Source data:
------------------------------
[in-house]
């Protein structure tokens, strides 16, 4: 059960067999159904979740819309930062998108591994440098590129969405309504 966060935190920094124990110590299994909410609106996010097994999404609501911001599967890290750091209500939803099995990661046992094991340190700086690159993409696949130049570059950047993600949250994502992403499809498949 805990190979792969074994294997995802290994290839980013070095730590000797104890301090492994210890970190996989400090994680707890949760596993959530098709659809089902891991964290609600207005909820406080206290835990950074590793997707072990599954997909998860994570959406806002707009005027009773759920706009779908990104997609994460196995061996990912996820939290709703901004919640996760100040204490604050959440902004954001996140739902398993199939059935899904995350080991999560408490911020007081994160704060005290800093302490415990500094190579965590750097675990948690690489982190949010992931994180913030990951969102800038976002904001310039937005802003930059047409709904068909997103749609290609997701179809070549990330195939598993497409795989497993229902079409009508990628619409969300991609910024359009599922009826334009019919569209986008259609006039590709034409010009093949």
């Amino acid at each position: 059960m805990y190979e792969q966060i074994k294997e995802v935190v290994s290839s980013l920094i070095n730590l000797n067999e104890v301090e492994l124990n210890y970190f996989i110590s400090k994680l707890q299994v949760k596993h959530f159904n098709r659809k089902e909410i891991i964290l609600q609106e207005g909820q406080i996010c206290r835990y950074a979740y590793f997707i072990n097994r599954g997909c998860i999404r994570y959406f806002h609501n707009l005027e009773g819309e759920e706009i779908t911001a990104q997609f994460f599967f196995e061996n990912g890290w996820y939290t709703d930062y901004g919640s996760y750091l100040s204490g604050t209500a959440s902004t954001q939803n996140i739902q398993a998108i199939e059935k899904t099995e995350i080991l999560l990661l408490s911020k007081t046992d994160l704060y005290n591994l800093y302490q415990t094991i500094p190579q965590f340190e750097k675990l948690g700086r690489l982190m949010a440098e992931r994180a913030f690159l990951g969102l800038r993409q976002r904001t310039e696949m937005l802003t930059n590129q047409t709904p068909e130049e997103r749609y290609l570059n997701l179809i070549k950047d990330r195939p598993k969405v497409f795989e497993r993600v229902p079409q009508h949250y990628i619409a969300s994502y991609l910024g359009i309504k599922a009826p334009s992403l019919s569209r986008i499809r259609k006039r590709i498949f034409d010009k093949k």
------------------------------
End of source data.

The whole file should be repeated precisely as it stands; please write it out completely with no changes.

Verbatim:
[in-house]
């Protein structure tokens, strides 16, 4: 059960067999159904979740819309930062998108591994440098590129969405309504 966060935190920094124990110590299994909410609106996010097994999404609501911001599967890290750091209500939803099995990661046992094991340190700086690159993409696949130049570059950047993600949250994502992403499809498949 805990190979792969074994294997995802290994290839980013070095730590000797104890301090492994210890970190996989400090994680707890949760596993959530098709659809089902891991964290609600207005909820406080206290835990950074590793997707072990599954997909998860994570959406806002707009005027009773759920706009779908990104997609994460196995061996990912996820939290709703901004919640996760100040204490604050959440902004954001996140739902398993199939059935899904995350080991999560408490911020007081994160704060005290800093302490415990500094190579965590750097675990948690690489982190949010992931994180913030990951969102800038976002904001310039937005802003930059047409709904068909997103749609290609997701179809070549990330195939598993497409795989497993229902079409009508990628619409969300991609910024359009599922009826334009019919569209986008259609006039590709034409010009093949």
């Amino acid at each position: 059960m805990y190979e792969q966060i074994k294997e995802v935190v290994s290839s980013l920094i070095n730590l000797n067999e104890v301090e492994l124990n210890y970190f996989i110590s400090k994680l707890q299994v949760k596993h959530f159904n098709r659809k089902e909410i891991i964290l609600q609106e207005g909820q406080i996010c206290r835990y950074a979740y590793f997707i072990n097994r599954g997909c998860i999404r994570y959406f806002h609501n707009l005027e009773g819309e759920e706009i779908t911001a990104q997609f994460f599967f196995e061996n990912g890290w996820y939290t709703d930062y901004g919640s996760y750091l100040s204490g604050t209500a959440s902004t954001q939803n996140i739902q398993a998108i199939e059935k899904t099995e995350i080991l999560l990661l408490s911020k007081t046992d994160l704060y005290n591994l800093y302490q415990t094991i500094p190579q965590f340190e750097k675990l948690g700086r690489l982190m949010a440098e992931r994180a913030f690159l990951g969102l800038r993409q976002r904001t310039e696949m937005l802003t930059n590129q047409t709904p068909e130049e997103r749609y290609l570059n997701l179809i070549k950047d990330r195939p598993k969405v497409f795989e497993r993600v229902p079409q009508h949250y990628i619409a969300s994502y991609l910024g359009i309504k599922a009826p334009s992403l019919s569209r986008i499809r259609k006039r590709i498949f034409d010009k093949k």